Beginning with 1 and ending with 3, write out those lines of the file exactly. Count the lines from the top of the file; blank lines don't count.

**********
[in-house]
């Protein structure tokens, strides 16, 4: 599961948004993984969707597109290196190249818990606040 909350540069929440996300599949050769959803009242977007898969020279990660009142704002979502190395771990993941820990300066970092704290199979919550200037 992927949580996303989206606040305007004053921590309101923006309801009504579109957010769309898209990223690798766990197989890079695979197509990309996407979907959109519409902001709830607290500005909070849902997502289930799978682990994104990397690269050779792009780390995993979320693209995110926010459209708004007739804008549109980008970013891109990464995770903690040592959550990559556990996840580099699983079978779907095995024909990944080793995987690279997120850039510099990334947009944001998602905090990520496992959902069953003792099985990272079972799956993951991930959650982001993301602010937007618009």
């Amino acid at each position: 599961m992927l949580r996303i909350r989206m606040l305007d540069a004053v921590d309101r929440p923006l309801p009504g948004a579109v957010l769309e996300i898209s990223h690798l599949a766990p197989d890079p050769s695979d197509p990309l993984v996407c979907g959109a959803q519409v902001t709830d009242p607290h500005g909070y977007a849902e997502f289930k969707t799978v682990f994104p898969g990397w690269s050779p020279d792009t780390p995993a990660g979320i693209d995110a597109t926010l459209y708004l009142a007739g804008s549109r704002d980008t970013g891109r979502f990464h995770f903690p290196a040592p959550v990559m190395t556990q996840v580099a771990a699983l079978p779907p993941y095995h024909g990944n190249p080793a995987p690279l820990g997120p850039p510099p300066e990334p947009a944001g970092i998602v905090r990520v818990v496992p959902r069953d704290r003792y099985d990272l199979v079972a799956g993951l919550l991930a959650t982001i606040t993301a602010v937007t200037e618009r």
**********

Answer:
[in-house]
């Protein structure tokens, strides 16, 4: 599961948004993984969707597109290196190249818990606040 909350540069929440996300599949050769959803009242977007898969020279990660009142704002979502190395771990993941820990300066970092704290199979919550200037 992927949580996303989206606040305007004053921590309101923006309801009504579109957010769309898209990223690798766990197989890079695979197509990309996407979907959109519409902001709830607290500005909070849902997502289930799978682990994104990397690269050779792009780390995993979320693209995110926010459209708004007739804008549109980008970013891109990464995770903690040592959550990559556990996840580099699983079978779907095995024909990944080793995987690279997120850039510099990334947009944001998602905090990520496992959902069953003792099985990272079972799956993951991930959650982001993301602010937007618009």
């Amino acid at each position: 599961m992927l949580r996303i909350r989206m606040l305007d540069a004053v921590d309101r929440p923006l309801p009504g948004a579109v957010l769309e996300i898209s990223h690798l599949a766990p197989d890079p050769s695979d197509p990309l993984v996407c979907g959109a959803q519409v902001t709830d009242p607290h500005g909070y977007a849902e997502f289930k969707t799978v682990f994104p898969g990397w690269s050779p020279d792009t780390p995993a990660g979320i693209d995110a597109t926010l459209y708004l009142a007739g804008s549109r704002d980008t970013g891109r979502f990464h995770f903690p290196a040592p959550v990559m190395t556990q996840v580099a771990a699983l079978p779907p993941y095995h024909g990944n190249p080793a995987p690279l820990g997120p850039p510099p300066e990334p947009a944001g970092i998602v905090r990520v818990v496992p959902r069953d704290r003792y099985d990272l199979v079972a799956g993951l919550l991930a959650t982001i606040t993301a602010v937007t200037e618009r």